Kids say “golly” an awful lot.

The cold war was pretty serious stuff.

Aliens are well-mannered white men.

Day The Earth Stood Still

“The decision rests with you”

Not a good movie to watch when depressed, obviously. Patiently explains why the Iraq war and all the other countries we’ve had military dealings with since WWII are symptoms of the “unwarranted influence” of “the military-industrial complex” that Dwight Eisenhower warned against in January 1961.

Why We Fight

GW Bush and Cheney and Halliburton whatever. Saddam Hussein whatever. 9/11 whatever. A man whose son was killed and wrote to ask his name be written on a bomb dropped in Iraq. A woman who works at a bomb factory. Eisenhower’s descendants talking about Eisenhower. We’re all gonna die. Too bad I watched this, cuz now I can’t see Al Gore’s “An Undeniable Truth” without fucking killing myself.

Why We Fight

The movie Carol Reed made between Odd Man Out and The Third Man. I’d never heard of it before it opened outta nowhere at the Landmark.

The Idol in question is Baines, the butler, and the Idolizer is Phillipe, a typical shrill young movie kid who says “Baines” a whole damned lot. Baines doesn’t kill his wife, but she falls down the stairs and dies. At the end, I’m not sure if the kid is covering for Baines, “growing up” by claiming to be telling the whole truth while consciously not mentioning that he thought he saw Baines kill his wife… OR if the kid is smart enough to realize he didn’t actually see Baines kill his wife, and to trust Baines even though he realizes Baines has lied to him in the past. So the kid’s either learning to lie or learning to trust despite others’ lies… either way, that’s what the movie’s about.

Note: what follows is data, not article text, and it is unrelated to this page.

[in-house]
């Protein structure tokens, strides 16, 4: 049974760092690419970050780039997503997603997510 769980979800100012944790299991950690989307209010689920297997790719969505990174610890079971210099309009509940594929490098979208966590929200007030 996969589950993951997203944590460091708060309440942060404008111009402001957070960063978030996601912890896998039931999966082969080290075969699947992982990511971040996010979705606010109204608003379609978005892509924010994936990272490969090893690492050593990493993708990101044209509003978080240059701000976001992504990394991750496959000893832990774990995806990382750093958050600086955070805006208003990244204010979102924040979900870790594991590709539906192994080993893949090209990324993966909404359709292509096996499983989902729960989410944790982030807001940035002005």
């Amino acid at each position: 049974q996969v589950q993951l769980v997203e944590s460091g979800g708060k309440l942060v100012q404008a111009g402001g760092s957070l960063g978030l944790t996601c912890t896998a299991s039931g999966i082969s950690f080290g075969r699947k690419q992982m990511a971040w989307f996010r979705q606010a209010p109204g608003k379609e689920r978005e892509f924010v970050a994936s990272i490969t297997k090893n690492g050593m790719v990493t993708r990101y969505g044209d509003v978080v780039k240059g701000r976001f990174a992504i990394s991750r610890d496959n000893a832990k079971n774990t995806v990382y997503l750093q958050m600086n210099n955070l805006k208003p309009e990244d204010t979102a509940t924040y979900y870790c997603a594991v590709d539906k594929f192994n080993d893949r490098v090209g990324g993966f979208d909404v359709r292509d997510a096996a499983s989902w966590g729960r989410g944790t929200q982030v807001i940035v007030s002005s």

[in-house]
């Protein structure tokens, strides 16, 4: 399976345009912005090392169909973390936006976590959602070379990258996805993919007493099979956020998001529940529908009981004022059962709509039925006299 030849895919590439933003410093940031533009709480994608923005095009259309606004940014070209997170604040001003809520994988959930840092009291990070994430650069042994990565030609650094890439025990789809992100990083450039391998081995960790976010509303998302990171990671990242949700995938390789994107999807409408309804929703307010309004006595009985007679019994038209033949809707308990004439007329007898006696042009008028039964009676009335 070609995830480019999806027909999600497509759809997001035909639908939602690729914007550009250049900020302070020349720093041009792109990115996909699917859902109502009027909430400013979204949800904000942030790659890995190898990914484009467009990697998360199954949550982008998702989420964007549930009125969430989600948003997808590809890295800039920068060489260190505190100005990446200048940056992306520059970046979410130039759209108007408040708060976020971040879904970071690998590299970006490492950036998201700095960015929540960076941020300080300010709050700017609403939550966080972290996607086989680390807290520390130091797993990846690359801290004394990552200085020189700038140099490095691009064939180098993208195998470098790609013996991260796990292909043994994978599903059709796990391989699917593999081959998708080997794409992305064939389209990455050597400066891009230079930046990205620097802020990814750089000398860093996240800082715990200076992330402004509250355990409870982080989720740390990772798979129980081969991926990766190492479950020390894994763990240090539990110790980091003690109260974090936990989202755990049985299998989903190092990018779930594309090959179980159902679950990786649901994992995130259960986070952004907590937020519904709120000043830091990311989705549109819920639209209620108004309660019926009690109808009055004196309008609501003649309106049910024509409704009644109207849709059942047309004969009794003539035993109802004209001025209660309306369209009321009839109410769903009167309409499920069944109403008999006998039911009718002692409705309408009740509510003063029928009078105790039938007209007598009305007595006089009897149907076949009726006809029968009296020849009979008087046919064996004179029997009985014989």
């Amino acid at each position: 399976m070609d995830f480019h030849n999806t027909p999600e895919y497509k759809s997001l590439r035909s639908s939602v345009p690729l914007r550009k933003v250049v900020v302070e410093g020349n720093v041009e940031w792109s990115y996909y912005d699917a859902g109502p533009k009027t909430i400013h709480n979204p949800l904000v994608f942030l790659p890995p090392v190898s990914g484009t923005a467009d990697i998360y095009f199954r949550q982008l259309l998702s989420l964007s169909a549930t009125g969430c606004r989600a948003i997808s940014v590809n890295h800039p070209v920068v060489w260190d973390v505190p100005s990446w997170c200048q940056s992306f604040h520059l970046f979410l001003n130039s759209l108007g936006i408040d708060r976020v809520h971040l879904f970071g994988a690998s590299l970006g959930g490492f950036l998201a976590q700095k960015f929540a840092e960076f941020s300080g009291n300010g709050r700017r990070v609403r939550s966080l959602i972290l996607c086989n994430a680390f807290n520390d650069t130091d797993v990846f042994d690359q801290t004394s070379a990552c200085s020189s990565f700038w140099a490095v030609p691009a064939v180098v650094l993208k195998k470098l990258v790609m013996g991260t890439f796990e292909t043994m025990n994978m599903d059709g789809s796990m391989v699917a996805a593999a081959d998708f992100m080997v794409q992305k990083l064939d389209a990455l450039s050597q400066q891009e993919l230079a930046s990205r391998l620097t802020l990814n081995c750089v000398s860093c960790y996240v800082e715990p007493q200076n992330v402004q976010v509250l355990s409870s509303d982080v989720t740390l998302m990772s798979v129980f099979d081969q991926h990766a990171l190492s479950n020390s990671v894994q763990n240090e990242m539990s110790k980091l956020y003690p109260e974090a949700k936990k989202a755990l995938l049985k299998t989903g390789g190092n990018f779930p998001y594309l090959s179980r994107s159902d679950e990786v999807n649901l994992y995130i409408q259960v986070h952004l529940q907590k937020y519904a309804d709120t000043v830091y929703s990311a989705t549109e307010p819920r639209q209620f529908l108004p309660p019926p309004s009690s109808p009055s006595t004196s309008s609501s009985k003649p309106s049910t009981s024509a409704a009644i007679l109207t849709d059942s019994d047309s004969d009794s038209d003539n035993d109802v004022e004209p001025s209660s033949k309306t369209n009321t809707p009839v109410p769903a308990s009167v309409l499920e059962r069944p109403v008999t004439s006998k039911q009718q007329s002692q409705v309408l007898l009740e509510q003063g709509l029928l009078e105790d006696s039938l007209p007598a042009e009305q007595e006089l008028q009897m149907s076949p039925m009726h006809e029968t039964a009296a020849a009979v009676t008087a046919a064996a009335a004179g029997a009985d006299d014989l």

Baines is having an affair and preparing to leave his wife, and shows no grief at all when faced with his wife’s death in front of the cops. One of those movies where you can see that everyone’s problems come from hiding something important and that all their troubles would clear up if they’d just stop being so secretive. A lotta movies like that.

But then, also one of those movies where everyone (except the dead wife, who died quite by accident so let’s not worry about her) gets away without trouble, where the movie doesn’t force any undeserved consequences on its characters to teach us a harsh life lesson… not all “Quai des Orfevres” feelgood, but nice nonetheless.

Cool looking part when the kid runs through the streets, terrified of Baines and the death, meets a cop… just the right mixture of low angles and shadows. Gets very tense towards the end, with Baines pulling a gun alone in the basement, threatening to kill himself over the false murder accusation.